Anatomy of a Lawsuit, Part 2: Service of Process

Now that the plaintiff has filed the Summons and Complaint (or, if in federal court, filed the Complaint and received the Summons issued by the court), they must “serve” these documents on the defendant(s).

There are highly detailed and technical rules governing this process (see, e.g., FRCP 4; CPLR Article 3) which is beyond the scope of this article. In sum, the failure of the plaintiff to timely serve the necessary papers – in strict compliance with all applicable laws and rules – will result in the dismissal of their case, perhaps for good (in legal terms, “with prejudice”).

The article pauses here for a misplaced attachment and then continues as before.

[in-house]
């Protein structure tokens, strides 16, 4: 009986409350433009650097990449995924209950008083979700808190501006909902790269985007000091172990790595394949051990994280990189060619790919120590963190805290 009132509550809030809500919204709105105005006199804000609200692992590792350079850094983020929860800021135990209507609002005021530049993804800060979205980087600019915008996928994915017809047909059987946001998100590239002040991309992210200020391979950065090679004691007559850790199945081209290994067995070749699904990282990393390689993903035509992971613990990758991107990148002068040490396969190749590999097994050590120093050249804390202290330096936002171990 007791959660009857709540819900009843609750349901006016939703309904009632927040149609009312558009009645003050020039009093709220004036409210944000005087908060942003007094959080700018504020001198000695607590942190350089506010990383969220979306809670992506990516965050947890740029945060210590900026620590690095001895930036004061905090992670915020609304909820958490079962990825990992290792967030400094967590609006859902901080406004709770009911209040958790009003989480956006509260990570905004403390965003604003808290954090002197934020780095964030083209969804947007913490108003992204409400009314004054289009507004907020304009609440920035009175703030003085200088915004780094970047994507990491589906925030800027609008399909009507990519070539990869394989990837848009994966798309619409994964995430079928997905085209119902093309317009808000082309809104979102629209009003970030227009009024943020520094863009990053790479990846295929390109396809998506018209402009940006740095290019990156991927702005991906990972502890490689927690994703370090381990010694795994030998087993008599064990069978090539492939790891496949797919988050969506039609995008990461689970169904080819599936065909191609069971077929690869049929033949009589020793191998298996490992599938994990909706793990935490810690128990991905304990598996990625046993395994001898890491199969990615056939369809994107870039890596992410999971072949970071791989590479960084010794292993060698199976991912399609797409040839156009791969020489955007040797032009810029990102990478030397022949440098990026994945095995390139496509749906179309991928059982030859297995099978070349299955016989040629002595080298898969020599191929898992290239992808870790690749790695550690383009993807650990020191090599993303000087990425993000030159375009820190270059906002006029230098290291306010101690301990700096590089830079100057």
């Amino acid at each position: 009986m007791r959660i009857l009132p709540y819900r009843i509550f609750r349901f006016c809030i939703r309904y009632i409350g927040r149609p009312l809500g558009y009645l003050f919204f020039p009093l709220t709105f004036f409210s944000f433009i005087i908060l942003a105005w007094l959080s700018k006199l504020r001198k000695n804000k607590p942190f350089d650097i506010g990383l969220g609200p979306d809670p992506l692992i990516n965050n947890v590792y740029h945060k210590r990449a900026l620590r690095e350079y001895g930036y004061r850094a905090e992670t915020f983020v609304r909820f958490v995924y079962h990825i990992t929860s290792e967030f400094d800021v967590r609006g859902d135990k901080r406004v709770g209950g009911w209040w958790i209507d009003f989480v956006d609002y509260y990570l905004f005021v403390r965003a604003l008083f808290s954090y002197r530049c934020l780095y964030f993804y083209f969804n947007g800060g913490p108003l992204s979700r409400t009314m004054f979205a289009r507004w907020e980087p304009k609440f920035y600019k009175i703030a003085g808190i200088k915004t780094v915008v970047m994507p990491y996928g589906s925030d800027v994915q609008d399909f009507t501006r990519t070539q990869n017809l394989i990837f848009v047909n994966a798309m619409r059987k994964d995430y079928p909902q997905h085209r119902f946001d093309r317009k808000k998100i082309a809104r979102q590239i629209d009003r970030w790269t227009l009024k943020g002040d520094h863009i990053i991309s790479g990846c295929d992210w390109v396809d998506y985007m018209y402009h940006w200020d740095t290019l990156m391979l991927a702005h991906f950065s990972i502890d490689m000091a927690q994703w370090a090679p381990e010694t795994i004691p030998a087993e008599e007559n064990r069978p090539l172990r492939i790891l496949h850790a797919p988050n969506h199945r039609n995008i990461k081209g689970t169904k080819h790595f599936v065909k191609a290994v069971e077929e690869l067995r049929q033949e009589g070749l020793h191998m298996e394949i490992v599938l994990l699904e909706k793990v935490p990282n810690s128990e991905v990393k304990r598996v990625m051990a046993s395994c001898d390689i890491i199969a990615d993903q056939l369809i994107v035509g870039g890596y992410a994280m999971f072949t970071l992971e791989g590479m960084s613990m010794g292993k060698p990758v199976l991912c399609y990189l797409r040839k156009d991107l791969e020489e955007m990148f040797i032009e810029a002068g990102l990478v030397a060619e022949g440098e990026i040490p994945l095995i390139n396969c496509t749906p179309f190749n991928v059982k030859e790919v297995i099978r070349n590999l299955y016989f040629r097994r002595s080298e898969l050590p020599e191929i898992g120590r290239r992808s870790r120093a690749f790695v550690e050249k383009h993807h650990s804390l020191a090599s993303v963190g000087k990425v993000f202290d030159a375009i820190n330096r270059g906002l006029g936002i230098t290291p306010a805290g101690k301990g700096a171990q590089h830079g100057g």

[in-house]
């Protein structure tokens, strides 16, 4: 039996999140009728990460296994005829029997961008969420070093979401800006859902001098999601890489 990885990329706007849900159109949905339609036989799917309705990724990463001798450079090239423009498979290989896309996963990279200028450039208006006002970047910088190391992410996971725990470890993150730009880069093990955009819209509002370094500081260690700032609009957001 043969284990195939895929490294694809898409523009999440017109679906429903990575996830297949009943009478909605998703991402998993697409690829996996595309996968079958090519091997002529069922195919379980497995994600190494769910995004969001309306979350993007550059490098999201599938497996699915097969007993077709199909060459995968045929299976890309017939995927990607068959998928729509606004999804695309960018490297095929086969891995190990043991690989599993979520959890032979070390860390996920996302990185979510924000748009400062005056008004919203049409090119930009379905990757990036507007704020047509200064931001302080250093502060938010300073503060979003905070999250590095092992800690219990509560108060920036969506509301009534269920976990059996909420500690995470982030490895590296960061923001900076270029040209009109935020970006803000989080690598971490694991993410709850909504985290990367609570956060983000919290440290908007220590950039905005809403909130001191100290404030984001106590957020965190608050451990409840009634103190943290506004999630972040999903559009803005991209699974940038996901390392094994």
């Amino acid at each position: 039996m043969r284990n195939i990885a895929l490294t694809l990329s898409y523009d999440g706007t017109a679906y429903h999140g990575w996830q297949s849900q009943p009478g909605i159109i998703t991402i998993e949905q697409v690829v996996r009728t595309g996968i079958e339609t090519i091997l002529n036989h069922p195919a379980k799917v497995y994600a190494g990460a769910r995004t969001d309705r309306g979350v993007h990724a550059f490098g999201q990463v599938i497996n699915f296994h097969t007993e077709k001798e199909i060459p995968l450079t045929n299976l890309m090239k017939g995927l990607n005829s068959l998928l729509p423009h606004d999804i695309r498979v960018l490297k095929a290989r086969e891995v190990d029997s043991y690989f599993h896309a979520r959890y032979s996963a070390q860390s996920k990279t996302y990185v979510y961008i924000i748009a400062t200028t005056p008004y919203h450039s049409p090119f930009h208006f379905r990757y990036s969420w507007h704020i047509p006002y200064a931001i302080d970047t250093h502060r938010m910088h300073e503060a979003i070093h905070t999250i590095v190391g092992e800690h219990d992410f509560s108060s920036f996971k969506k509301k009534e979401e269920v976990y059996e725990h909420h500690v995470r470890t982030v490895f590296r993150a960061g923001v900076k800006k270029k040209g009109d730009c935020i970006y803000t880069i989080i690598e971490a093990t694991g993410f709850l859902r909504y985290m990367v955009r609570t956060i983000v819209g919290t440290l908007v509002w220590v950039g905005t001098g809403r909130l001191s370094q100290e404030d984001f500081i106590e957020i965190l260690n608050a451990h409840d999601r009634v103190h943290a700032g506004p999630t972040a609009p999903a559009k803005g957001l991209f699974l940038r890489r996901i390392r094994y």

Generally, the appropriate method of service will depend on the status of the defendant – i.e., whether the defendant is, e.g., a natural person, a corporation, a partnership, a limited liability company, etc.

General practice is for counsel to retain the services of a “process server,” a professional whose business is – you guessed it – serving legal documents, and supplying the necessary proof of same.

Next: Defendant’s Move

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